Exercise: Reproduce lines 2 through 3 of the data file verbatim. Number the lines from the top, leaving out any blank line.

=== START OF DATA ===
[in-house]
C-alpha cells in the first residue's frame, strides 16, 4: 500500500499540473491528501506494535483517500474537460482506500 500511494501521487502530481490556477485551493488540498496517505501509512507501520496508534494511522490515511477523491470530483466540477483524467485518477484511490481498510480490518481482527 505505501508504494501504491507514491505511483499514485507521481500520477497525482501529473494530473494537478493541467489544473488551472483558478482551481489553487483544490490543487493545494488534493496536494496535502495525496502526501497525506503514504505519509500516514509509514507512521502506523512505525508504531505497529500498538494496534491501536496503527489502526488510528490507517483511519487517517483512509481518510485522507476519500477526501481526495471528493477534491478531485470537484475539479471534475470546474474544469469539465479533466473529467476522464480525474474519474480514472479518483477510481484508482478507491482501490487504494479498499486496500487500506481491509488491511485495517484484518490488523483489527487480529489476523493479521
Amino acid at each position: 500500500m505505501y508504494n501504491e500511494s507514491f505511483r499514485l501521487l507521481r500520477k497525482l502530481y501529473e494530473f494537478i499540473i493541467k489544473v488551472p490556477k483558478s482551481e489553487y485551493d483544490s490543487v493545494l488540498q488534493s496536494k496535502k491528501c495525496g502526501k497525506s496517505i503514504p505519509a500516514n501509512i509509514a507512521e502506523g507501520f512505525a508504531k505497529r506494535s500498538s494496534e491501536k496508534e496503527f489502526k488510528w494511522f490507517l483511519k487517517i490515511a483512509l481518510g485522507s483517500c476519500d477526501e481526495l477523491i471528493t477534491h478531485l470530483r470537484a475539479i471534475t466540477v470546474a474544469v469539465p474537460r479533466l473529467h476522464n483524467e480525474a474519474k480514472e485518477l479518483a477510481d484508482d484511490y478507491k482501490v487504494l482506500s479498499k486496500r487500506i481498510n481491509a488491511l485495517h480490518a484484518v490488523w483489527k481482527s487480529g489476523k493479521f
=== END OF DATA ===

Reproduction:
C-alpha cells in the first residue's frame, strides 16, 4: 500500500499540473491528501506494535483517500474537460482506500 500511494501521487502530481490556477485551493488540498496517505501509512507501520496508534494511522490515511477523491470530483466540477483524467485518477484511490481498510480490518481482527 505505501508504494501504491507514491505511483499514485507521481500520477497525482501529473494530473494537478493541467489544473488551472483558478482551481489553487483544490490543487493545494488534493496536494496535502495525496502526501497525506503514504505519509500516514509509514507512521502506523512505525508504531505497529500498538494496534491501536496503527489502526488510528490507517483511519487517517483512509481518510485522507476519500477526501481526495471528493477534491478531485470537484475539479471534475470546474474544469469539465479533466473529467476522464480525474474519474480514472479518483477510481484508482478507491482501490487504494479498499486496500487500506481491509488491511485495517484484518490488523483489527487480529489476523493479521
Amino acid at each position: 500500500m505505501y508504494n501504491e500511494s507514491f505511483r499514485l501521487l507521481r500520477k497525482l502530481y501529473e494530473f494537478i499540473i493541467k489544473v488551472p490556477k483558478s482551481e489553487y485551493d483544490s490543487v493545494l488540498q488534493s496536494k496535502k491528501c495525496g502526501k497525506s496517505i503514504p505519509a500516514n501509512i509509514a507512521e502506523g507501520f512505525a508504531k505497529r506494535s500498538s494496534e491501536k496508534e496503527f489502526k488510528w494511522f490507517l483511519k487517517i490515511a483512509l481518510g485522507s483517500c476519500d477526501e481526495l477523491i471528493t477534491h478531485l470530483r470537484a475539479i471534475t466540477v470546474a474544469v469539465p474537460r479533466l473529467h476522464n483524467e480525474a474519474k480514472e485518477l479518483a477510481d484508482d484511490y478507491k482501490v487504494l482506500s479498499k486496500r487500506i481498510n481491509a488491511l485495517h480490518a484484518v490488523w483489527k481482527s487480529g489476523k493479521f